UST maintains a secure site. This means that information we obtain from you in the process of enrolling is protected and cannot be viewed by others. Information about your agency is provided to our various service providers once you enroll in UST for the purpose of providing you with the best possible service. Your information will never be sold or rented to other entities that are not affiliated with UST. Agencies that are actively enrolled in UST are listed for review by other agencies, UST’s sponsors and potential participants, but no information specific to your agency can be reviewed by anyone not affiliated with UST and not otherwise engaged in providing services to you except as required by law or valid legal process.

Your use of this site and the provision of basic information constitute your consent for UST to use the information supplied.

UST may collect generic information about overall website traffic, and use other analytical information and tools to help us improve our website and provide the best possible information and service. As you browse UST’s website, cookies may also be placed on your computer so that we can better understand what information our visitors are most interested in, and to help direct you to other relevant information. These cookies do not collect personal information such as your name, email, postal address or phone number. To opt out of some of these cookies, click here. If you are a Twitter user, and prefer not to have Twitter ad content tailored to you, learn more here.

Further, our website may contain links to other sites. Anytime you connect to another website, their respective privacy policy will apply and UST is not responsible for the privacy practices of others.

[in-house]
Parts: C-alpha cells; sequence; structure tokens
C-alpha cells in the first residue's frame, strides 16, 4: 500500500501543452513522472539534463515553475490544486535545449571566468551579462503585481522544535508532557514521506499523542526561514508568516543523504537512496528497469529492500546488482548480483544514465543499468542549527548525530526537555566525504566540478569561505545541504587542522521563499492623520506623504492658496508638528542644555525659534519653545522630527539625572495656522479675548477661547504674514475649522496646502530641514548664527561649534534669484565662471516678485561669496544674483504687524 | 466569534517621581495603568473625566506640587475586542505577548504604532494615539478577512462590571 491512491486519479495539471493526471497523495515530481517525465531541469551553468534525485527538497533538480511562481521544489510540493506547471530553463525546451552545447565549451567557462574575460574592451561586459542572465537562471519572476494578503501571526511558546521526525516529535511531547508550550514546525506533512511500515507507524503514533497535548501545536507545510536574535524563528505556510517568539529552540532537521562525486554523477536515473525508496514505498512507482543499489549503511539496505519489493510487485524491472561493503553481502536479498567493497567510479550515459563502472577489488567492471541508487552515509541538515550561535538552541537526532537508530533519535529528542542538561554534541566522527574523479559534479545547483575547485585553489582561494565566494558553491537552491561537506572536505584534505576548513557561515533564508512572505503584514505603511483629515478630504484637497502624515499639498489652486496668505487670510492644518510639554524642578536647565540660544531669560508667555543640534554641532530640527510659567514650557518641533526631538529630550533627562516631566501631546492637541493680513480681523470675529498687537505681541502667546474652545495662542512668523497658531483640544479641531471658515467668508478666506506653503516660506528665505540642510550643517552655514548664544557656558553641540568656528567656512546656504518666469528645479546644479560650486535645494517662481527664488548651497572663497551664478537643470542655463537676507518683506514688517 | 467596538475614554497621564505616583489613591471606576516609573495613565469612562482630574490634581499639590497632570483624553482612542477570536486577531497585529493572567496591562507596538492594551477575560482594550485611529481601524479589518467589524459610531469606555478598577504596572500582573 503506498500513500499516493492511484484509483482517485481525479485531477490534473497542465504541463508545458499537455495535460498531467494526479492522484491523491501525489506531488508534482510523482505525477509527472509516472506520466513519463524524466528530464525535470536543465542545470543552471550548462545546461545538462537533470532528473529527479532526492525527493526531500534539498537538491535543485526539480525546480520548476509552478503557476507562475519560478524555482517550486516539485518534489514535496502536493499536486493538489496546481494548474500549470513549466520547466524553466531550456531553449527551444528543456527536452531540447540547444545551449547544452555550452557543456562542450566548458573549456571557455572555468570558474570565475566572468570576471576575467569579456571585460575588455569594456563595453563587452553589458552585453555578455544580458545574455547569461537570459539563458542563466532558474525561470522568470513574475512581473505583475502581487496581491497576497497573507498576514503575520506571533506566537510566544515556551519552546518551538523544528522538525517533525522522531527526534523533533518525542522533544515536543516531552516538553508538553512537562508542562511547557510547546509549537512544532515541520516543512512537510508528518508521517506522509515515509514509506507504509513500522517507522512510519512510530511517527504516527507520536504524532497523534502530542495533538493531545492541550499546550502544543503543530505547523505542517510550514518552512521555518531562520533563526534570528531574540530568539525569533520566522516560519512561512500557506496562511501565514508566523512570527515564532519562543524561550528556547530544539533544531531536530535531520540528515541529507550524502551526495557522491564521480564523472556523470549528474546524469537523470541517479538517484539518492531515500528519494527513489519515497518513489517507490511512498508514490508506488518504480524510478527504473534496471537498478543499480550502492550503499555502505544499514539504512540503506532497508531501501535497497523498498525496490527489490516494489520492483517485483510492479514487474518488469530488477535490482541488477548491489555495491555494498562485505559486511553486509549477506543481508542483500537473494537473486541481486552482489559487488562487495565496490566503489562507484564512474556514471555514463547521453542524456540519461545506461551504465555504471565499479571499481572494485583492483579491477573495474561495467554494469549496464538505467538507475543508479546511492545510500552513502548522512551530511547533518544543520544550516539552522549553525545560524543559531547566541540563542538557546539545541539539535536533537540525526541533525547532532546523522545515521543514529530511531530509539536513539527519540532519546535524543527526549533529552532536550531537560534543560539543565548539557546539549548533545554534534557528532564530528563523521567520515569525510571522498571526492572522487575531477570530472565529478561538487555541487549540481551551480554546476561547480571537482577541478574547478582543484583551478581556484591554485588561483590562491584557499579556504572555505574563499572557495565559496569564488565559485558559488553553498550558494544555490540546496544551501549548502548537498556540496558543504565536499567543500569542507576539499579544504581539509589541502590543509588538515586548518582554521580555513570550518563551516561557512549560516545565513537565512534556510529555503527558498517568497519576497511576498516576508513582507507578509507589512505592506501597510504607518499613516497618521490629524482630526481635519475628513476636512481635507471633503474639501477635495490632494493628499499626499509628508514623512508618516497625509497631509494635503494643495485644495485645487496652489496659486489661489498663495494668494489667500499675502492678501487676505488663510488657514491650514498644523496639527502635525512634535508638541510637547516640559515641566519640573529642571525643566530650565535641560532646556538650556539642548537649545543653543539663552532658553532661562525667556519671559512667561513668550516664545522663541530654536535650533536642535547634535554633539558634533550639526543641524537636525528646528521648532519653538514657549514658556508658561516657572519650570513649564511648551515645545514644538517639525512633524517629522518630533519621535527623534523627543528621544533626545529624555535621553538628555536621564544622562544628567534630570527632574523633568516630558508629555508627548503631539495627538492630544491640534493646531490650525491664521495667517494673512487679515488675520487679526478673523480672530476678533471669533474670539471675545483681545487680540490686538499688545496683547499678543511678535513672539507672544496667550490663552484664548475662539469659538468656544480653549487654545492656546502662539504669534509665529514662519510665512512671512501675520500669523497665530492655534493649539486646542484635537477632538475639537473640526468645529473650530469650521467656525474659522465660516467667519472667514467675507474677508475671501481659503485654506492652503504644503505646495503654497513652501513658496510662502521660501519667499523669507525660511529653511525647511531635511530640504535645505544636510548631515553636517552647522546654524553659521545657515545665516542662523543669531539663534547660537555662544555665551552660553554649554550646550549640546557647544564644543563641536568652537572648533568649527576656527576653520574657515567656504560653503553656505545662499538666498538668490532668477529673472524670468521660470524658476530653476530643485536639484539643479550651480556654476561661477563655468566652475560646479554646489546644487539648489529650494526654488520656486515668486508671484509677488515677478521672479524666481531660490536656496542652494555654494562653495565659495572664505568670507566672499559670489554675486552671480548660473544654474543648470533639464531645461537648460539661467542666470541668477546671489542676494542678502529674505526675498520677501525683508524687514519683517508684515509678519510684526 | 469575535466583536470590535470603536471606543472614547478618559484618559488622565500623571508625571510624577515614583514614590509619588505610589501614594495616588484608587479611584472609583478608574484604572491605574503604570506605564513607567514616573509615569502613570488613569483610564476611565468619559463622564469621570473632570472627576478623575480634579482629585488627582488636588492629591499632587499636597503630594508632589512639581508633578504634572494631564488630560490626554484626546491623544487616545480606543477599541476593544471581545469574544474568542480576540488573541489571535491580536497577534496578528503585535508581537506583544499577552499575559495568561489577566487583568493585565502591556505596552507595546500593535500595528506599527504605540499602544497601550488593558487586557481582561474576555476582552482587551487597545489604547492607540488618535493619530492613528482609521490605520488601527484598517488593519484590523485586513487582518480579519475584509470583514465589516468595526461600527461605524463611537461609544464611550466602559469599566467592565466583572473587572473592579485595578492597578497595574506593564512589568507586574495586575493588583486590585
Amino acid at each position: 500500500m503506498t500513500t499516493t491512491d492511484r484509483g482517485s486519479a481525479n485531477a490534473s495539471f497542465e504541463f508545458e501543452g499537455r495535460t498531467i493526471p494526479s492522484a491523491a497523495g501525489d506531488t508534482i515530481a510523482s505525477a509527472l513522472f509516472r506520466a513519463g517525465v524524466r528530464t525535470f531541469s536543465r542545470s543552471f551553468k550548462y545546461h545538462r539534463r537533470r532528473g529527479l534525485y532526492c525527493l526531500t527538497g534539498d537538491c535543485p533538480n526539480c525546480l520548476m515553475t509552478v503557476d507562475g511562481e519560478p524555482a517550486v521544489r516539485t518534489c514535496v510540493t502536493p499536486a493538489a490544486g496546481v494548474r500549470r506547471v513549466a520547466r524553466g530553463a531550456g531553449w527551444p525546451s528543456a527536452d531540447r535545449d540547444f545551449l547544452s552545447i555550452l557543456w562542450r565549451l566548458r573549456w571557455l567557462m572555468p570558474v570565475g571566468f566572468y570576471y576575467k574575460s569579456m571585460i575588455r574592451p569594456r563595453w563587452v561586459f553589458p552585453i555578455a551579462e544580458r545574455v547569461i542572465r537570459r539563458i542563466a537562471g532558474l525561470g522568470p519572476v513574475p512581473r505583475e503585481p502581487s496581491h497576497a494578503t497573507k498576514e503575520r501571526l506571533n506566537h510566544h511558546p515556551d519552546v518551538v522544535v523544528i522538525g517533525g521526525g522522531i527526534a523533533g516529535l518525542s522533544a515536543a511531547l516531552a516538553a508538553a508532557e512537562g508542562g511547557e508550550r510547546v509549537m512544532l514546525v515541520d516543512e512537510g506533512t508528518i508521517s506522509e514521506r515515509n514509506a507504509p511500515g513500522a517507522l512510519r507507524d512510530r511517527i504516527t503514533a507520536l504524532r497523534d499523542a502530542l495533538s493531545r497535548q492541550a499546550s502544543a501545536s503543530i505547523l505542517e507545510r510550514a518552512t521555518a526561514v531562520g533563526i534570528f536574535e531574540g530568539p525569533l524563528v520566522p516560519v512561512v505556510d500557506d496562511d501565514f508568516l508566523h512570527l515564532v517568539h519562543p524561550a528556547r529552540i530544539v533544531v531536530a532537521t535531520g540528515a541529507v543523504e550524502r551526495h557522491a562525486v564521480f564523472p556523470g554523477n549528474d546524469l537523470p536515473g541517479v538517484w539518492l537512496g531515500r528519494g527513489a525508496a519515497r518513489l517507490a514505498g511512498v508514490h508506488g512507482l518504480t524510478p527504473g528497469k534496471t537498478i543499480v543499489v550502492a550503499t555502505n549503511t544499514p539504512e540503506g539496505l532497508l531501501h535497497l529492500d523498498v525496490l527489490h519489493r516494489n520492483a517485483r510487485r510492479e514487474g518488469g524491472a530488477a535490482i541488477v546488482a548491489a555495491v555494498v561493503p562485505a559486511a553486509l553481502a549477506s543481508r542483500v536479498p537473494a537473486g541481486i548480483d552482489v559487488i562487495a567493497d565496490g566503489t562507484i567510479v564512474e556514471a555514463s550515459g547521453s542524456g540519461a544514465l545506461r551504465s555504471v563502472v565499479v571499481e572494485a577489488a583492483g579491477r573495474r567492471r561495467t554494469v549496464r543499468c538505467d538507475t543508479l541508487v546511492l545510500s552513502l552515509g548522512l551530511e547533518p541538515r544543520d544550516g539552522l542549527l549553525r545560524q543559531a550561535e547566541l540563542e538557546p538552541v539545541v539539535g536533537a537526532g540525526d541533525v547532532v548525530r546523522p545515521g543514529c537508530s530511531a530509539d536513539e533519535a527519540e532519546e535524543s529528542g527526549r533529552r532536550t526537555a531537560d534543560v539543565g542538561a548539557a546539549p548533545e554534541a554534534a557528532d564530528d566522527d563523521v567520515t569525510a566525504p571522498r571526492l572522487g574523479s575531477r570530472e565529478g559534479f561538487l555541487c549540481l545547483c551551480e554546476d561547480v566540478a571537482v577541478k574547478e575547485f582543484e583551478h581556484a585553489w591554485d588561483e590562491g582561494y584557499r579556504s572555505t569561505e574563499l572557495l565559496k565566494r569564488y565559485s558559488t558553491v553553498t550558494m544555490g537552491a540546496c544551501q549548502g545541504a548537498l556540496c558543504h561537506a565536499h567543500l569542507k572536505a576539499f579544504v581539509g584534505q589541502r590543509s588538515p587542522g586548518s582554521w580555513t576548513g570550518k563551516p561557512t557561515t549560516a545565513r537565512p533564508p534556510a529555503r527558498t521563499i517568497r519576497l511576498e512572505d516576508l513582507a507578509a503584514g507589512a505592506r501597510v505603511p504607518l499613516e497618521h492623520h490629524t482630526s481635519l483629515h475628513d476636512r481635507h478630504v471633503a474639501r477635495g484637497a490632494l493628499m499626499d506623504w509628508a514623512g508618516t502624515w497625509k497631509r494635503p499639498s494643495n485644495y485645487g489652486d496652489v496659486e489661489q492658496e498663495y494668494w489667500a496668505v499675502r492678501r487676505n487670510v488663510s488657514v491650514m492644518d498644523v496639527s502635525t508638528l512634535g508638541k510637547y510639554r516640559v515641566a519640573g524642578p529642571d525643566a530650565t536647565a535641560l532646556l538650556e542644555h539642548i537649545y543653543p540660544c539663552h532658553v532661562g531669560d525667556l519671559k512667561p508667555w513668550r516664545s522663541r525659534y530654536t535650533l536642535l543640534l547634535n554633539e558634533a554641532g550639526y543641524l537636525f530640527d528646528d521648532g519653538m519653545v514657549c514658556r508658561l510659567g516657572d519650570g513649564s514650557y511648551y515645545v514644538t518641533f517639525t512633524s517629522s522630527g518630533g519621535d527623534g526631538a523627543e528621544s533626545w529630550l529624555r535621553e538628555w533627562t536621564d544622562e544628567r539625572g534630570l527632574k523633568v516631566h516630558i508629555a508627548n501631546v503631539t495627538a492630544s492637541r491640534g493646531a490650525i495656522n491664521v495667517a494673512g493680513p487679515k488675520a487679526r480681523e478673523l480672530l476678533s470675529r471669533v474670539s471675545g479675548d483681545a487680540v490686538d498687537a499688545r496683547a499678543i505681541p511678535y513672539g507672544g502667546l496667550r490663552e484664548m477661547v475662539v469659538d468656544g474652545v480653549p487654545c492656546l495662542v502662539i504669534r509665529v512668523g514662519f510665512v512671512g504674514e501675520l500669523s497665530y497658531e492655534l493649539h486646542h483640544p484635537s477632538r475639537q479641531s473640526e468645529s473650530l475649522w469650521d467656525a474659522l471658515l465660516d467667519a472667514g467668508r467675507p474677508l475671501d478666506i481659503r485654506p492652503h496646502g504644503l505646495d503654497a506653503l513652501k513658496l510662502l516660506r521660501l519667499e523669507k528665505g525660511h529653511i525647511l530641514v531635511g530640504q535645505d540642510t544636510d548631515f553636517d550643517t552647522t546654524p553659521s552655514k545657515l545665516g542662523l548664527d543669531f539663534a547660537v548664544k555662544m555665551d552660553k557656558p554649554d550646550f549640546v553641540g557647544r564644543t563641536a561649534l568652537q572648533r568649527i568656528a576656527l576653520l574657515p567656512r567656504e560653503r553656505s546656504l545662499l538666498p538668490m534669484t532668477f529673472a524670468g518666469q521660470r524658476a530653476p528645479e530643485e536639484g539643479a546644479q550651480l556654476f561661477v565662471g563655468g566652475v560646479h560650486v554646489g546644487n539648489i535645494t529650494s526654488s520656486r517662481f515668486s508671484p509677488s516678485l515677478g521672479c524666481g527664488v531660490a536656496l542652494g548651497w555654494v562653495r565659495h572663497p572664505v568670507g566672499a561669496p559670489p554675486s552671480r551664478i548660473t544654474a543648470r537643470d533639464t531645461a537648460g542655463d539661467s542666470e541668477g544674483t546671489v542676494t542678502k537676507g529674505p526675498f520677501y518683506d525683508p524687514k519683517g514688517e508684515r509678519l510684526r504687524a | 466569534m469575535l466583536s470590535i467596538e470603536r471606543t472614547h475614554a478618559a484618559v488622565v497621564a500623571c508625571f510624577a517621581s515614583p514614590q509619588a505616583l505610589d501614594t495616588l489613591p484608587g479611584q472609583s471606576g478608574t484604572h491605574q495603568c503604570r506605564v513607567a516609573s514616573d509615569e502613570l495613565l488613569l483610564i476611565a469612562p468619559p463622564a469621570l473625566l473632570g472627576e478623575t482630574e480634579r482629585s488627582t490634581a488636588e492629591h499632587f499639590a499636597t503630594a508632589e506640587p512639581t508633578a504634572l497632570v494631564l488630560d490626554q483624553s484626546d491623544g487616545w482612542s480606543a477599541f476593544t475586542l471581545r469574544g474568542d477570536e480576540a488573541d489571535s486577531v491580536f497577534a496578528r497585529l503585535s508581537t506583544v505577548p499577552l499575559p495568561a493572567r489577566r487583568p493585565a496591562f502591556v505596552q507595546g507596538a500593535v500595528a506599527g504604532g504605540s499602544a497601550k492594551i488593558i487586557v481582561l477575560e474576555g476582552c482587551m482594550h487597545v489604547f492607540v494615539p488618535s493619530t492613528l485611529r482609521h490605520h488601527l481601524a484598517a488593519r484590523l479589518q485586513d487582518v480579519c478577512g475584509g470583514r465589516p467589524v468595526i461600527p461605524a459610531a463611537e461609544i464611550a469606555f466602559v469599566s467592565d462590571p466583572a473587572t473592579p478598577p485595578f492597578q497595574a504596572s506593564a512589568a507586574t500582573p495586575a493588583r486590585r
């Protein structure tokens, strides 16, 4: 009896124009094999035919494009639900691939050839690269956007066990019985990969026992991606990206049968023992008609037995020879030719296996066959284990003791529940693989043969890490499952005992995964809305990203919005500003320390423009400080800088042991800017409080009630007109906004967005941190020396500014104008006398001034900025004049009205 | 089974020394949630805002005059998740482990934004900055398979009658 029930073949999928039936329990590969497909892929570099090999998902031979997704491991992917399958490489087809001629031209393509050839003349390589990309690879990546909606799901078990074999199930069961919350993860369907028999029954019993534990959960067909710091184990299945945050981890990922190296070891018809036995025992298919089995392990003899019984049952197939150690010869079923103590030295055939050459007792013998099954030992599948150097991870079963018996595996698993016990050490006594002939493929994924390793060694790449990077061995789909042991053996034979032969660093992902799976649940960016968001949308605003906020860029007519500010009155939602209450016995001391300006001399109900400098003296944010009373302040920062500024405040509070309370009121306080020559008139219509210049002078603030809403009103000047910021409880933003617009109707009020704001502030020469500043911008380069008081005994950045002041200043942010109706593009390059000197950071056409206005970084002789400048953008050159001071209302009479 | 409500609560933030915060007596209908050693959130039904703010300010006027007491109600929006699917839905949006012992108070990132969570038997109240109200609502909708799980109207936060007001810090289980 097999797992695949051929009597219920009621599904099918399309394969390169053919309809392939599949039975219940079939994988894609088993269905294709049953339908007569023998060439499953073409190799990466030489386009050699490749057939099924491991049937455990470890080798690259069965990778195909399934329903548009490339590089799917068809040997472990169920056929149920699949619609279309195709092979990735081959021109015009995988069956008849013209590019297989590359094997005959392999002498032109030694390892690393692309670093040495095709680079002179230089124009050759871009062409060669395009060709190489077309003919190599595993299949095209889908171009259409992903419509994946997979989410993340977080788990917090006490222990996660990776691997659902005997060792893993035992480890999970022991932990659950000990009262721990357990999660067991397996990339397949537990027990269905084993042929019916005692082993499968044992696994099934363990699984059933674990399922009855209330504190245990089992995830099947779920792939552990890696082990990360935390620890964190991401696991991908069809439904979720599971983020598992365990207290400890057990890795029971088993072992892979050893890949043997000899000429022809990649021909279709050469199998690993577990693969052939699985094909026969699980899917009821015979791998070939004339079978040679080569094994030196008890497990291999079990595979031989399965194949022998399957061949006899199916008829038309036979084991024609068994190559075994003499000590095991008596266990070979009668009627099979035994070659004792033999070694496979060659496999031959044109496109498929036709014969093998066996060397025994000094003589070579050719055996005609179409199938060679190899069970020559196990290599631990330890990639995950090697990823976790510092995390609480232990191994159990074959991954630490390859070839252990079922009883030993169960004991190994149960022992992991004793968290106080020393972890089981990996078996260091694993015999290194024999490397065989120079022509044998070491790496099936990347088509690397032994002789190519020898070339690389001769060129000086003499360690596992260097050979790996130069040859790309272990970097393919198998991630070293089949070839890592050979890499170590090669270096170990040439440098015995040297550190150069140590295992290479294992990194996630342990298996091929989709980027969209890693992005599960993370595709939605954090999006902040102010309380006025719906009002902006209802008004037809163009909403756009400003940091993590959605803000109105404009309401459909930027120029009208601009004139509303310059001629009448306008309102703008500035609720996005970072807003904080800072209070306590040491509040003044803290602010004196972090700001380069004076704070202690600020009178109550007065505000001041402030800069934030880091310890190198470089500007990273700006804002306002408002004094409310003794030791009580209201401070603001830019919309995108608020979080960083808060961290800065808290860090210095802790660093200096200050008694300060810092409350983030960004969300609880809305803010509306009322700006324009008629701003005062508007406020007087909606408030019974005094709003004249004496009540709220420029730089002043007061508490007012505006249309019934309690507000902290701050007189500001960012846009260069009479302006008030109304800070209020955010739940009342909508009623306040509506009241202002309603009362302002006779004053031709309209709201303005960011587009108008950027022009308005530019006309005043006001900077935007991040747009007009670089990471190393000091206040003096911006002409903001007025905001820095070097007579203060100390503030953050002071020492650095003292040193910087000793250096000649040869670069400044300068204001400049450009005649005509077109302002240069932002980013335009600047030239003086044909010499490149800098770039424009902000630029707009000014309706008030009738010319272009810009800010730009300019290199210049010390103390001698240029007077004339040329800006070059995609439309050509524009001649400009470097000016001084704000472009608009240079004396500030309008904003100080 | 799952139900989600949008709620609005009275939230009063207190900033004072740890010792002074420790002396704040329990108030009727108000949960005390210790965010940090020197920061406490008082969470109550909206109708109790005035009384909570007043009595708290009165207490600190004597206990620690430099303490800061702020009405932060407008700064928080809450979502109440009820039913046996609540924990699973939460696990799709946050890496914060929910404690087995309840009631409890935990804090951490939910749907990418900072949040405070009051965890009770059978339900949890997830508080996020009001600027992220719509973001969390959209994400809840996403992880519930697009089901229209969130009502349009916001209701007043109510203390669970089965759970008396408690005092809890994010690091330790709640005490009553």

This Privacy Policy and the Terms of Use for our site is subject to change.

Privacy Policy

Privacy Policy and Terms of Use

UST maintains a secure site. This means that information we obtain from you in the process of enrolling is protected and cannot be viewed by others. Information about your agency is provided to our various service providers once you enroll in UST for the purpose of providing you with the best possible service. Your information will never be sold or rented to other entities that are not affiliated with UST. Agencies that are actively enrolled in UST are listed for review by other agencies, UST’s sponsors and potential participants, but no information specific to your agency can be reviewed by anyone not affiliated with UST and not otherwise engaged in providing services to you except as required by law or valid legal process.

Your use of this site and the provision of basic information constitute your consent for UST to use the information supplied.

UST may collect generic information about overall website traffic, and use other analytical information and tools to help us improve our website and provide the best possible information and service. As you browse UST’s website, cookies may also be placed on your computer so that we can better understand what information our visitors are most interested in, and to help direct you to other relevant information. These cookies do not collect personal information such as your name, email, postal address or phone number. To opt out of some of these cookies, click here. If you are a Twitter user, and prefer not to have Twitter ad content tailored to you, learn more here.

Further, our website may contain links to other sites. Anytime you connect to another website, their respective privacy policy will apply and UST is not responsible for the privacy practices of others.

This Privacy Policy and the Terms of Use for our site is subject to change.